First by air, now by sea; Seminole Tribe boosts relief effort as new storm forms
Sandra Hale Schulman
The Seminole Tribe of Florida has airlifted some 35,000 cases of bottled water over the past five days. Now relief efforts are moving to the sea in light of rapidly changing weather conditions.
Tribal spokesman Gary Bitner says for the past five days water was trucked using Seminole Gaming vehicles and then flown to the Bahamas by Sheltair Aviation. Now it’s being loaded onto shipping containers and shipped by boat.
The urgent delivery took a turn Friday when the government of the Bahamas issued a tropical storm warning for the region. The Abacos, Berry Islands, Bimini, Eleuthera, Grand Bahama Island and New Providence are expecting tropical storm conditions, according to the National Hurricane Center.
The new storm first referred to as “potential tropical cyclone nine” which later became Tropical Storm Humberto, may produce total rain accumulations of two to four inches and maximum sustained winds near 30 mph through Sunday with as much as seven inches in the northwest and the central Bahamas. This is frightening news for the islands that experienced such massive devastation and flooding earlier this month.
The storm will then continue across the short distance over the Atlantic to Florida hitting the Southeast coast at Broward County where the Seminole Tribe headquarters is located in Hollywood and the airport and seaport in Ft. Lauderdale, potentially hampering efforts by sea and air to bring in supplies.
The tribal council will be meeting next week after the storm has passed to re-evaluate relief efforts and the best ways to provide them.
the tribe’s aviation department had been making three roundtrip flights a day since last week with two helicopters and a single-engine Pilatus PC-12/45 airplane. Deliveries were made in cooperation with the Grand Bahama Port Authority, which operates the Grand Bahama International Airport at Freeport.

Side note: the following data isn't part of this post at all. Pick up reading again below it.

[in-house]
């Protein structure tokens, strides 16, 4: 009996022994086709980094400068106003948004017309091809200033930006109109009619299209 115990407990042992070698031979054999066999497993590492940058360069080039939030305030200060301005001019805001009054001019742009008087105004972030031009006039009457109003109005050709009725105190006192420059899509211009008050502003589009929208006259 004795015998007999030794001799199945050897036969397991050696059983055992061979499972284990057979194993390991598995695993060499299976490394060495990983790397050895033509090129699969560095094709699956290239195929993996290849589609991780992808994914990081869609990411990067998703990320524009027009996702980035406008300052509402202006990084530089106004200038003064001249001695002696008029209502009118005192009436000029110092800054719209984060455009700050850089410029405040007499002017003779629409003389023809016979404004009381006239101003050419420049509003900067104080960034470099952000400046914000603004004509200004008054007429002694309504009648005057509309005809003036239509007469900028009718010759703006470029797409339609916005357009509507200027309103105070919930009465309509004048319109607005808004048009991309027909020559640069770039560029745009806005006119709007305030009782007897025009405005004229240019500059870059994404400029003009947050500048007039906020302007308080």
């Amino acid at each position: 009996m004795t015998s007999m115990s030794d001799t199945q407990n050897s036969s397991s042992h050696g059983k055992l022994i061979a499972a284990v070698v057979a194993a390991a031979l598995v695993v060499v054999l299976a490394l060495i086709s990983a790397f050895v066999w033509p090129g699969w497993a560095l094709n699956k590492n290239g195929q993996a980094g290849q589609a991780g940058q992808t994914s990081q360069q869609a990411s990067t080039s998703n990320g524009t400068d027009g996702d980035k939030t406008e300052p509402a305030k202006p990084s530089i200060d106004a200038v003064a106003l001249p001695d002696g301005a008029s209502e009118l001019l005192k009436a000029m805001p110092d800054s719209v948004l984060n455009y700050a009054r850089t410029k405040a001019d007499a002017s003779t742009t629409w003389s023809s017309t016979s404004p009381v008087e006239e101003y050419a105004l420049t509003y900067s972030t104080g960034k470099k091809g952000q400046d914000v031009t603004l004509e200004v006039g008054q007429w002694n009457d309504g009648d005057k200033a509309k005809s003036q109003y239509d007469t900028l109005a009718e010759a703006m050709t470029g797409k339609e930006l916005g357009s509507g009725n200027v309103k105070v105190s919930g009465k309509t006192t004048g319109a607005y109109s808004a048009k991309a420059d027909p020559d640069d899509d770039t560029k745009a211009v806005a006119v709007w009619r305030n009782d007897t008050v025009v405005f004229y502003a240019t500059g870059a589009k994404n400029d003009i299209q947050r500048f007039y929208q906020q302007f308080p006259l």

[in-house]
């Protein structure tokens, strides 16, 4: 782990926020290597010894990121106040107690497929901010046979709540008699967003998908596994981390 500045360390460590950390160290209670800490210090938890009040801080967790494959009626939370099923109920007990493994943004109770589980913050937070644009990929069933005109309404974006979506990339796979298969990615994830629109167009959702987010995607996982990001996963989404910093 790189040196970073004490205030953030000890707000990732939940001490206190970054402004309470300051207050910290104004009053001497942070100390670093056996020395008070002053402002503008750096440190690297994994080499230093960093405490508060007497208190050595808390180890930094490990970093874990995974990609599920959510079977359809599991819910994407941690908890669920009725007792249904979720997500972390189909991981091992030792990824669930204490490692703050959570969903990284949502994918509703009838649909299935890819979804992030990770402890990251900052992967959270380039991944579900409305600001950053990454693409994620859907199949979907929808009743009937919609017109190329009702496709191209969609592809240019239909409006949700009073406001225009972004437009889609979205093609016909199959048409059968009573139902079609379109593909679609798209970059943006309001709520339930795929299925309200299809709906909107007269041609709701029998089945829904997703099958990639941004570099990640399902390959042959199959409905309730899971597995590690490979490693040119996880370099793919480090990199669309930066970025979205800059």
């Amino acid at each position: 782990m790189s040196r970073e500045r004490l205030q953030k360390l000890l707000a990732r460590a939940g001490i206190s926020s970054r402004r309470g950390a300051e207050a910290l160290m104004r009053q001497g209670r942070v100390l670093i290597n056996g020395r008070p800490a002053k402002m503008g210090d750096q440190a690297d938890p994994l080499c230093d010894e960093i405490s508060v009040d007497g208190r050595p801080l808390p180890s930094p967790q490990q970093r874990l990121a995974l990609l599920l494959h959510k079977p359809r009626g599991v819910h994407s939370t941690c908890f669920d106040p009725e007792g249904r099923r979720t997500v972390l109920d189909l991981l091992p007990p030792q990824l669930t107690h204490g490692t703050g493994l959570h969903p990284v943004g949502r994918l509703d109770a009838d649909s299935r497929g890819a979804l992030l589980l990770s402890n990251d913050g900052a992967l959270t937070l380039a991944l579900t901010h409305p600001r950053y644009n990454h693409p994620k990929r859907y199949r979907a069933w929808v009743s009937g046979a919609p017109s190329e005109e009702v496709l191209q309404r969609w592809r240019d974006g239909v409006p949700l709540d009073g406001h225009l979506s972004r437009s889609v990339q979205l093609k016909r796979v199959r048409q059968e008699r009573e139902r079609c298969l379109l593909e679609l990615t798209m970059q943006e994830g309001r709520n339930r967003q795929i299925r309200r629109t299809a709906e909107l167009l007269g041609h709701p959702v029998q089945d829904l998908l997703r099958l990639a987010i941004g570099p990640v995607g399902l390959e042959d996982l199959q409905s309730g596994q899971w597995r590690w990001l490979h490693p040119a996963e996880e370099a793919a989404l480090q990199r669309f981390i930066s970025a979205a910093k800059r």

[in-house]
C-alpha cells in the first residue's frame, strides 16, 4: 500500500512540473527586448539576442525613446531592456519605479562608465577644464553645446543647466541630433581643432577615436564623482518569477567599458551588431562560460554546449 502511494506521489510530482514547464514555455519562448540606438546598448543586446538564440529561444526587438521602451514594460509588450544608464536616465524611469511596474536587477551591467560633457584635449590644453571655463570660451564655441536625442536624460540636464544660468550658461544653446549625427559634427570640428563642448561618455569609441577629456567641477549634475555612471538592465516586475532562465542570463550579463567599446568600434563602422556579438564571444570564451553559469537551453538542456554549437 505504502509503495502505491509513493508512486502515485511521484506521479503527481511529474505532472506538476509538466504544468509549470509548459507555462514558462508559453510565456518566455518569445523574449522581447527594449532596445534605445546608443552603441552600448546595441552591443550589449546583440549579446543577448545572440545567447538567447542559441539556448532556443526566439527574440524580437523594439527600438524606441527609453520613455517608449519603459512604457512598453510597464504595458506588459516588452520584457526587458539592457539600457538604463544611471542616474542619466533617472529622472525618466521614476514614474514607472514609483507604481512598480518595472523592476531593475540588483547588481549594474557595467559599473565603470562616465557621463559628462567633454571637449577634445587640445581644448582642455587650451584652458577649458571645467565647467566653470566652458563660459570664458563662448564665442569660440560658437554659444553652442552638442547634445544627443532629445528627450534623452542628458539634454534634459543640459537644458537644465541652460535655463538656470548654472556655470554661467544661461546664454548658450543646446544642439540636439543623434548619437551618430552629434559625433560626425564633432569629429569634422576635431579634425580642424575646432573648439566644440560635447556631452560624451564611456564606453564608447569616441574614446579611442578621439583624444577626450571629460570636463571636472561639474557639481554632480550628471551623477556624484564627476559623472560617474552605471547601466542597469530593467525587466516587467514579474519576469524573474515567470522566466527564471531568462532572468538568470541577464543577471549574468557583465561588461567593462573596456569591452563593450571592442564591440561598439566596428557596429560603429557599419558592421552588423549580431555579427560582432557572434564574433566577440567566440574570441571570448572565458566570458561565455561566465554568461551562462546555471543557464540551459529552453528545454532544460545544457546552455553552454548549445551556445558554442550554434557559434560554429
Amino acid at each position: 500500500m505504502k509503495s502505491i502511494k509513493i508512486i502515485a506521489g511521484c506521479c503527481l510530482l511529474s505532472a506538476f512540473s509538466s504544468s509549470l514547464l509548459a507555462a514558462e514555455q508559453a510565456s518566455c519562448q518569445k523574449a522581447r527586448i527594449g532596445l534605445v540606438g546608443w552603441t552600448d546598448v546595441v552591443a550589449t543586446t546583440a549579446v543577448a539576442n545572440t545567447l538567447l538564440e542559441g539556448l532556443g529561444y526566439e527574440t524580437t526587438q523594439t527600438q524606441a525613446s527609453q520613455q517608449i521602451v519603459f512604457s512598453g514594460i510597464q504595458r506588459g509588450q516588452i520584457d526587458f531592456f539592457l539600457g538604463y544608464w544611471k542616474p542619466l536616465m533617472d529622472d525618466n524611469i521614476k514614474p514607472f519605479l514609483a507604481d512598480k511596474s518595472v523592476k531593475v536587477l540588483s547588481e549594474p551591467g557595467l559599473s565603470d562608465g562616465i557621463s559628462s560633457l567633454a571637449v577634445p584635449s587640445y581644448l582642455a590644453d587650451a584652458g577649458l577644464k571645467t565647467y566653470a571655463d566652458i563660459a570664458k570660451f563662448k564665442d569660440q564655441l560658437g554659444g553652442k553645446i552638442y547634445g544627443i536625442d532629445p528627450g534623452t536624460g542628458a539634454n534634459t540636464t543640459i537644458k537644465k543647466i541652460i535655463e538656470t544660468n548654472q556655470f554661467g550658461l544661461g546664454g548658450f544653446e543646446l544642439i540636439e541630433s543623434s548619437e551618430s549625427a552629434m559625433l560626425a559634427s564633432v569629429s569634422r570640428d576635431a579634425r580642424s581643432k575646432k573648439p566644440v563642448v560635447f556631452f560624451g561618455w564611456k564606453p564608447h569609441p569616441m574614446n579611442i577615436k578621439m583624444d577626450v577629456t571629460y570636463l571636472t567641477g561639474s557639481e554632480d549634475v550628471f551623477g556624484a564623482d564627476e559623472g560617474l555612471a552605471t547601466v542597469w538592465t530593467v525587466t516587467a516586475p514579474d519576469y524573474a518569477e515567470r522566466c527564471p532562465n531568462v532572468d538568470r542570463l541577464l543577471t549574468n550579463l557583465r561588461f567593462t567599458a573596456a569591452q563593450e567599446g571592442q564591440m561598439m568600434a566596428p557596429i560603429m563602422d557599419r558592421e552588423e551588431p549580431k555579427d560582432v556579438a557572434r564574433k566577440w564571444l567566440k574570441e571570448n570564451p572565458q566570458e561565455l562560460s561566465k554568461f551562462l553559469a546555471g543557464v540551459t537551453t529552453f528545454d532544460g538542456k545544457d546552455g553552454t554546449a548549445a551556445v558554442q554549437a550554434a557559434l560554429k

“The Seminole Tribe has a long and important history with the people of the Bahamas, and we are committed to helping them in the aftermath of Hurricane Dorian,” said Seminole Tribe of Florida Chairman Marcellus Osceola Jr.
First Nations businessman Ken Hill from Six Nations in Canada — who owns property in the Bahamas — has been aiding the Seminoles, by sending three jets last Wednesday evening loaded with supplies.
Hill says he “knows a lot of people and a lot of close friends, almost like brothers and sisters” there and that “this is the worst storm they have ever endured.” The Six Nations water is coming from Wahta Natural Springs Water, a company in Wahta Mohawk territory that is owned by Grand River Enterprises.
Hill secured three jets that carried supplies of canned food, water, flashlights, clothes and generators. He traveled with the supplies and a team of volunteers carpenters and bricklayers, to help in the reconstruction. Hill will keep one of the jets in Nassau to conduct supply runs from the Florida mainland. The Canadian government is also donating up to $500,000 in emergency assistance to humanitarian organizations on the island.
As many as 13,000 homes in the Bahamas may have been destroyed or severely damaged by Hurricane Dorian, according to the International Federation of Red Cross and Red Crescent Societies.
As for now the Seminole Tribe of Florida say their eyes are now on the coming tropical storm.
A general relief effort number to call for ways to help has been set up at 954-818-8604.
Sandra Hale Schulman, Cherokee, has been writing about Native issues since 1994. She is an author of four books, has contributed to shows at the Smithsonian's National Museum of the American Indian and has produced three films on Native musicians.